Yesterday the Secretary of State of Health and Social Care announced in October that a new Health Services Safety Investigations Body will be formally established and will commence a national investigation into mental health inpatient care settings.
Separately, findings of an independent rapid review into mental health inpatient settings have also been published by the government.
Dr Adrian James, President of the Royal College of Psychiatrists said:
“We welcome yesterday's announcement of a national investigation into mental health inpatient services, by the new Health Services Safety Investigations Body (HSSIB). Families should never have to worry about the safety of their loved ones while they are admitted to mental health units. In finalising the investigation’s Terms of Reference, we would expect for a broad remit that enables all of the factors that contribute to patient safety and quality of care to be identified. This must include local and systemwide issues, as this will ensure the investigation can deliver positive, long term, improvements to patient care.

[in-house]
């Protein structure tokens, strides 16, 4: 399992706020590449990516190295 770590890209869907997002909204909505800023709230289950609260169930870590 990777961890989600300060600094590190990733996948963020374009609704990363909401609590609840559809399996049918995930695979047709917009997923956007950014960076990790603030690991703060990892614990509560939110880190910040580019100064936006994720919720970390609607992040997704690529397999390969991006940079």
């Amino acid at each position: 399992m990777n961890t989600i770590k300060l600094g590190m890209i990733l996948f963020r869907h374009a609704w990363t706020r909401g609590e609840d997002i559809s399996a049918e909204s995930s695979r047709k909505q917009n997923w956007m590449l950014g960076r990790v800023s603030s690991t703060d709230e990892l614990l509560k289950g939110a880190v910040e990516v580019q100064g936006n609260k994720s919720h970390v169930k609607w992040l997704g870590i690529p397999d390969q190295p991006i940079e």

“We are particularly pleased the investigation will focus on how out of area placements are managed. It is over two years since Government pledged to stop sending mental health patients long distances for vital inpatient treatment. Since then, there have been almost 9,000 new inappropriate out of area placements. Sending patients with acute mental health needs hundreds of miles away from home can have a devastating impact. We call again for an end to this unacceptable practice.
“We thank Dr Geraldine Strathdee for her vital review into how data can be used to improve patient safety in mental health inpatient units in England. We hope the findings and recommendations from her work lead to lasting change in how data is used. This will ensure all patients are treated with dignity and respect, and receive high-quality, effective and safe care. We call on Government to implement the review’s recommendations within 12 months.
“Dr Strathdee is right to recommend ICSs develop plans for ensuring mental health facilities are fit for purpose. Many mental health buildings remain unfit for purpose and continue to deteriorate, negatively impacting the care patients receive. However, none of the review’s recommendations will be successfully implemented unless there is meaningful investment in mental health services and the mental health workforce in the long and short term.
“To ensure the safety of patients and staff in the long-term, we are ready to work with all stakeholders to bring about lasting improvement in the culture in mental health services.”
Find out more about how the College campaigns for better mental health policy.